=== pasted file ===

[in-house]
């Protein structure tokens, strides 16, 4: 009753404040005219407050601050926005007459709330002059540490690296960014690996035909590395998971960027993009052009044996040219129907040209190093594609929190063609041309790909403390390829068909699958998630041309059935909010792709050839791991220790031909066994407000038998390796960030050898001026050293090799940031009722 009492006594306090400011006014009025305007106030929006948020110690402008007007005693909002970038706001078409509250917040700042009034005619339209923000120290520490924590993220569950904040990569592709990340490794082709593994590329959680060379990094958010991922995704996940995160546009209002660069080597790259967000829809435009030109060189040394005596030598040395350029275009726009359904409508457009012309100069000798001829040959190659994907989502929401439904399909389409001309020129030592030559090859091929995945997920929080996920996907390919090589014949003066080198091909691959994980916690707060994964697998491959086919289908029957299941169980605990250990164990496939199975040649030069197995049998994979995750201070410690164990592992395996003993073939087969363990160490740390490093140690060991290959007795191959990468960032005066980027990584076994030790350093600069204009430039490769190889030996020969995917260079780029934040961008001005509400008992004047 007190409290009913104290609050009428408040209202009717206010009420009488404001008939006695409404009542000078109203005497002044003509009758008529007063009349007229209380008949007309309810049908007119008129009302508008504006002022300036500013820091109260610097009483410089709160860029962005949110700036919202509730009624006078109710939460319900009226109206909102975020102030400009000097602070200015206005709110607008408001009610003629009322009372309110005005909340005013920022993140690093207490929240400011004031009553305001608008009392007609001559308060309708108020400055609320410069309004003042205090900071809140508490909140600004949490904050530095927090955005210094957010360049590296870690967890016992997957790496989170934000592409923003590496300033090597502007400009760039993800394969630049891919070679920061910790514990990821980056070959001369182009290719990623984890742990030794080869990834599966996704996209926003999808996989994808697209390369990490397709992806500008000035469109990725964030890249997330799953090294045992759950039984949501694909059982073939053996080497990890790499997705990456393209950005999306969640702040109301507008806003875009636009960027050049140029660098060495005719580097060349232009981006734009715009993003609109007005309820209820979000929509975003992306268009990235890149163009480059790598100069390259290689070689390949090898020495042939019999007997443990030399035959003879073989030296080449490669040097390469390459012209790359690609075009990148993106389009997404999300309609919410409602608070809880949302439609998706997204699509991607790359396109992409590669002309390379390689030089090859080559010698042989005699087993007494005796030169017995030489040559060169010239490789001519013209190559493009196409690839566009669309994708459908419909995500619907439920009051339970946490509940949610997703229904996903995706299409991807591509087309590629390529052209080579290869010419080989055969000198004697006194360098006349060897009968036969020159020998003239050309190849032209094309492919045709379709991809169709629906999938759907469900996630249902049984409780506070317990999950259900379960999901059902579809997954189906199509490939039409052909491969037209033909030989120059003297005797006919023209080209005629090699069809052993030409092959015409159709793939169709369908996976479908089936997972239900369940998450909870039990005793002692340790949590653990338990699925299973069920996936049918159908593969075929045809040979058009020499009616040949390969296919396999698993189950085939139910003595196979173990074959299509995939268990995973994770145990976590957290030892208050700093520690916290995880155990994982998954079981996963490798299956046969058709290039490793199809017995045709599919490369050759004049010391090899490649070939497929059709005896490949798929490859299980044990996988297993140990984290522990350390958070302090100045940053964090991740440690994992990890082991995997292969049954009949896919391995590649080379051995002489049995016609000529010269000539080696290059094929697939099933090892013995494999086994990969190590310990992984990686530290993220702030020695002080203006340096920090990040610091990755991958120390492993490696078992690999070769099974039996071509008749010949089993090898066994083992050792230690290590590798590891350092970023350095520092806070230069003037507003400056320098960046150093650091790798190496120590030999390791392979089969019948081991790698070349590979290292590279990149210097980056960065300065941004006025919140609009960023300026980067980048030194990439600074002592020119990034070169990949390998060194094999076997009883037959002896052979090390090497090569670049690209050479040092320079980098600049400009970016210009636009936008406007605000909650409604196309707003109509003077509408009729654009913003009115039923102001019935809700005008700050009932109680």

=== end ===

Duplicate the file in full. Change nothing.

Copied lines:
[in-house]
């Protein structure tokens, strides 16, 4: 009753404040005219407050601050926005007459709330002059540490690296960014690996035909590395998971960027993009052009044996040219129907040209190093594609929190063609041309790909403390390829068909699958998630041309059935909010792709050839791991220790031909066994407000038998390796960030050898001026050293090799940031009722 009492006594306090400011006014009025305007106030929006948020110690402008007007005693909002970038706001078409509250917040700042009034005619339209923000120290520490924590993220569950904040990569592709990340490794082709593994590329959680060379990094958010991922995704996940995160546009209002660069080597790259967000829809435009030109060189040394005596030598040395350029275009726009359904409508457009012309100069000798001829040959190659994907989502929401439904399909389409001309020129030592030559090859091929995945997920929080996920996907390919090589014949003066080198091909691959994980916690707060994964697998491959086919289908029957299941169980605990250990164990496939199975040649030069197995049998994979995750201070410690164990592992395996003993073939087969363990160490740390490093140690060991290959007795191959990468960032005066980027990584076994030790350093600069204009430039490769190889030996020969995917260079780029934040961008001005509400008992004047 007190409290009913104290609050009428408040209202009717206010009420009488404001008939006695409404009542000078109203005497002044003509009758008529007063009349007229209380008949007309309810049908007119008129009302508008504006002022300036500013820091109260610097009483410089709160860029962005949110700036919202509730009624006078109710939460319900009226109206909102975020102030400009000097602070200015206005709110607008408001009610003629009322009372309110005005909340005013920022993140690093207490929240400011004031009553305001608008009392007609001559308060309708108020400055609320410069309004003042205090900071809140508490909140600004949490904050530095927090955005210094957010360049590296870690967890016992997957790496989170934000592409923003590496300033090597502007400009760039993800394969630049891919070679920061910790514990990821980056070959001369182009290719990623984890742990030794080869990834599966996704996209926003999808996989994808697209390369990490397709992806500008000035469109990725964030890249997330799953090294045992759950039984949501694909059982073939053996080497990890790499997705990456393209950005999306969640702040109301507008806003875009636009960027050049140029660098060495005719580097060349232009981006734009715009993003609109007005309820209820979000929509975003992306268009990235890149163009480059790598100069390259290689070689390949090898020495042939019999007997443990030399035959003879073989030296080449490669040097390469390459012209790359690609075009990148993106389009997404999300309609919410409602608070809880949302439609998706997204699509991607790359396109992409590669002309390379390689030089090859080559010698042989005699087993007494005796030169017995030489040559060169010239490789001519013209190559493009196409690839566009669309994708459908419909995500619907439920009051339970946490509940949610997703229904996903995706299409991807591509087309590629390529052209080579290869010419080989055969000198004697006194360098006349060897009968036969020159020998003239050309190849032209094309492919045709379709991809169709629906999938759907469900996630249902049984409780506070317990999950259900379960999901059902579809997954189906199509490939039409052909491969037209033909030989120059003297005797006919023209080209005629090699069809052993030409092959015409159709793939169709369908996976479908089936997972239900369940998450909870039990005793002692340790949590653990338990699925299973069920996936049918159908593969075929045809040979058009020499009616040949390969296919396999698993189950085939139910003595196979173990074959299509995939268990995973994770145990976590957290030892208050700093520690916290995880155990994982998954079981996963490798299956046969058709290039490793199809017995045709599919490369050759004049010391090899490649070939497929059709005896490949798929490859299980044990996988297993140990984290522990350390958070302090100045940053964090991740440690994992990890082991995997292969049954009949896919391995590649080379051995002489049995016609000529010269000539080696290059094929697939099933090892013995494999086994990969190590310990992984990686530290993220702030020695002080203006340096920090990040610091990755991958120390492993490696078992690999070769099974039996071509008749010949089993090898066994083992050792230690290590590798590891350092970023350095520092806070230069003037507003400056320098960046150093650091790798190496120590030999390791392979089969019948081991790698070349590979290292590279990149210097980056960065300065941004006025919140609009960023300026980067980048030194990439600074002592020119990034070169990949390998060194094999076997009883037959002896052979090390090497090569670049690209050479040092320079980098600049400009970016210009636009936008406007605000909650409604196309707003109509003077509408009729654009913003009115039923102001019935809700005008700050009932109680």